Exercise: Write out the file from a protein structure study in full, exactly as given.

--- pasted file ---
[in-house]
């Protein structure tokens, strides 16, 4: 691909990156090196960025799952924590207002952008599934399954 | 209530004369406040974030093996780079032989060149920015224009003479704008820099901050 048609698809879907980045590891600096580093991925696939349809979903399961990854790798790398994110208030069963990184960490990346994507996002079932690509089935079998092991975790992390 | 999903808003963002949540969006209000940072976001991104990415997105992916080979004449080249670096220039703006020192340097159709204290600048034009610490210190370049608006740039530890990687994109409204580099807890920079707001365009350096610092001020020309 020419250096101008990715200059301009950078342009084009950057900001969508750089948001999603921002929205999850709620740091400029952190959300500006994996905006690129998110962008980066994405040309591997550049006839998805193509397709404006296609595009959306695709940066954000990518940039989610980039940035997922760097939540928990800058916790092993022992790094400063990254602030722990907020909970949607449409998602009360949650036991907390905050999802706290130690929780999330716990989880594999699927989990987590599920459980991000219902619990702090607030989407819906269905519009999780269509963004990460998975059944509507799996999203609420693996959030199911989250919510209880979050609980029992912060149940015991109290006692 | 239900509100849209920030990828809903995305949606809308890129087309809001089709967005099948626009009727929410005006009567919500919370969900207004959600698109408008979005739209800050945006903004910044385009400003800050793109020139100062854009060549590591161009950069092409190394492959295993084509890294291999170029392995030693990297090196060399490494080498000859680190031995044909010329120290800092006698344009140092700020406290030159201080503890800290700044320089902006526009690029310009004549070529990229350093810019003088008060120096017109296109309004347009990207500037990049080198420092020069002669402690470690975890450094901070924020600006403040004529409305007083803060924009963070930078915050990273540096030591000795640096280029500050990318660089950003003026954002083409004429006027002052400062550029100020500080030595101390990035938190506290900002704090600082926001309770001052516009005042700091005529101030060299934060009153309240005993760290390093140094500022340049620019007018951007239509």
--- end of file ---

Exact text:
[in-house]
């Protein structure tokens, strides 16, 4: 691909990156090196960025799952924590207002952008599934399954 | 209530004369406040974030093996780079032989060149920015224009003479704008820099901050 048609698809879907980045590891600096580093991925696939349809979903399961990854790798790398994110208030069963990184960490990346994507996002079932690509089935079998092991975790992390 | 999903808003963002949540969006209000940072976001991104990415997105992916080979004449080249670096220039703006020192340097159709204290600048034009610490210190370049608006740039530890990687994109409204580099807890920079707001365009350096610092001020020309 020419250096101008990715200059301009950078342009084009950057900001969508750089948001999603921002929205999850709620740091400029952190959300500006994996905006690129998110962008980066994405040309591997550049006839998805193509397709404006296609595009959306695709940066954000990518940039989610980039940035997922760097939540928990800058916790092993022992790094400063990254602030722990907020909970949607449409998602009360949650036991907390905050999802706290130690929780999330716990989880594999699927989990987590599920459980991000219902619990702090607030989407819906269905519009999780269509963004990460998975059944509507799996999203609420693996959030199911989250919510209880979050609980029992912060149940015991109290006692 | 239900509100849209920030990828809903995305949606809308890129087309809001089709967005099948626009009727929410005006009567919500919370969900207004959600698109408008979005739209800050945006903004910044385009400003800050793109020139100062854009060549590591161009950069092409190394492959295993084509890294291999170029392995030693990297090196060399490494080498000859680190031995044909010329120290800092006698344009140092700020406290030159201080503890800290700044320089902006526009690029310009004549070529990229350093810019003088008060120096017109296109309004347009990207500037990049080198420092020069002669402690470690975890450094901070924020600006403040004529409305007083803060924009963070930078915050990273540096030591000795640096280029500050990318660089950003003026954002083409004429006027002052400062550029100020500080030595101390990035938190506290900002704090600082926001309770001052516009005042700091005529101030060299934060009153309240005993760290390093140094500022340049620019007018951007239509």